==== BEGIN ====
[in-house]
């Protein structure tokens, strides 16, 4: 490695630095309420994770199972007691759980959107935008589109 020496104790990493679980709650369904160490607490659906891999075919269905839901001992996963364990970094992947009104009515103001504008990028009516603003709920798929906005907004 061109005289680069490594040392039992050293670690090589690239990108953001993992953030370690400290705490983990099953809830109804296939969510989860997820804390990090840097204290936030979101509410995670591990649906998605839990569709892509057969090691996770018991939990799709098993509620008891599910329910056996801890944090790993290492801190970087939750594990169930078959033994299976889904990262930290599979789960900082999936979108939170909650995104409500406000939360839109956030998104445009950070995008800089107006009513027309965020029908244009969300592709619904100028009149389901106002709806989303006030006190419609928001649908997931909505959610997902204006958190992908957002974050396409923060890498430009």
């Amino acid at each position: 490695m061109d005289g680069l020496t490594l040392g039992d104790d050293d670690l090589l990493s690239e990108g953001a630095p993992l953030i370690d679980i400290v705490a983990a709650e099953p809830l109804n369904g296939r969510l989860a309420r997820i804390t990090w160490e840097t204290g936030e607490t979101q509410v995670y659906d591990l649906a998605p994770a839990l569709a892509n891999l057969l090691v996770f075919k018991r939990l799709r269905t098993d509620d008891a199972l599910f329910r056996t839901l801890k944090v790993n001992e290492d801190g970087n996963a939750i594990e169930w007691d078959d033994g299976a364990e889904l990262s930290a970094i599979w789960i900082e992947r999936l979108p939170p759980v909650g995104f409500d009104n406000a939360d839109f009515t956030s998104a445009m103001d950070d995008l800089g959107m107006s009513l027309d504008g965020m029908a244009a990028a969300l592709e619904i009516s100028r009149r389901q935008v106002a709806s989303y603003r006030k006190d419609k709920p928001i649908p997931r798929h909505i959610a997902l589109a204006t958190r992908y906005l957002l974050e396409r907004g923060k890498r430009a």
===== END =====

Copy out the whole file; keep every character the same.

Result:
[in-house]
């Protein structure tokens, strides 16, 4: 490695630095309420994770199972007691759980959107935008589109 020496104790990493679980709650369904160490607490659906891999075919269905839901001992996963364990970094992947009104009515103001504008990028009516603003709920798929906005907004 061109005289680069490594040392039992050293670690090589690239990108953001993992953030370690400290705490983990099953809830109804296939969510989860997820804390990090840097204290936030979101509410995670591990649906998605839990569709892509057969090691996770018991939990799709098993509620008891599910329910056996801890944090790993290492801190970087939750594990169930078959033994299976889904990262930290599979789960900082999936979108939170909650995104409500406000939360839109956030998104445009950070995008800089107006009513027309965020029908244009969300592709619904100028009149389901106002709806989303006030006190419609928001649908997931909505959610997902204006958190992908957002974050396409923060890498430009």
């Amino acid at each position: 490695m061109d005289g680069l020496t490594l040392g039992d104790d050293d670690l090589l990493s690239e990108g953001a630095p993992l953030i370690d679980i400290v705490a983990a709650e099953p809830l109804n369904g296939r969510l989860a309420r997820i804390t990090w160490e840097t204290g936030e607490t979101q509410v995670y659906d591990l649906a998605p994770a839990l569709a892509n891999l057969l090691v996770f075919k018991r939990l799709r269905t098993d509620d008891a199972l599910f329910r056996t839901l801890k944090v790993n001992e290492d801190g970087n996963a939750i594990e169930w007691d078959d033994g299976a364990e889904l990262s930290a970094i599979w789960i900082e992947r999936l979108p939170p759980v909650g995104f409500d009104n406000a939360d839109f009515t956030s998104a445009m103001d950070d995008l800089g959107m107006s009513l027309d504008g965020m029908a244009a990028a969300l592709e619904i009516s100028r009149r389901q935008v106002a709806s989303y603003r006030k006190d419609k709920p928001i649908p997931r798929h909505i959610a997902l589109a204006t958190r992908y906005l957002l974050e396409r907004g923060k890498r430009a």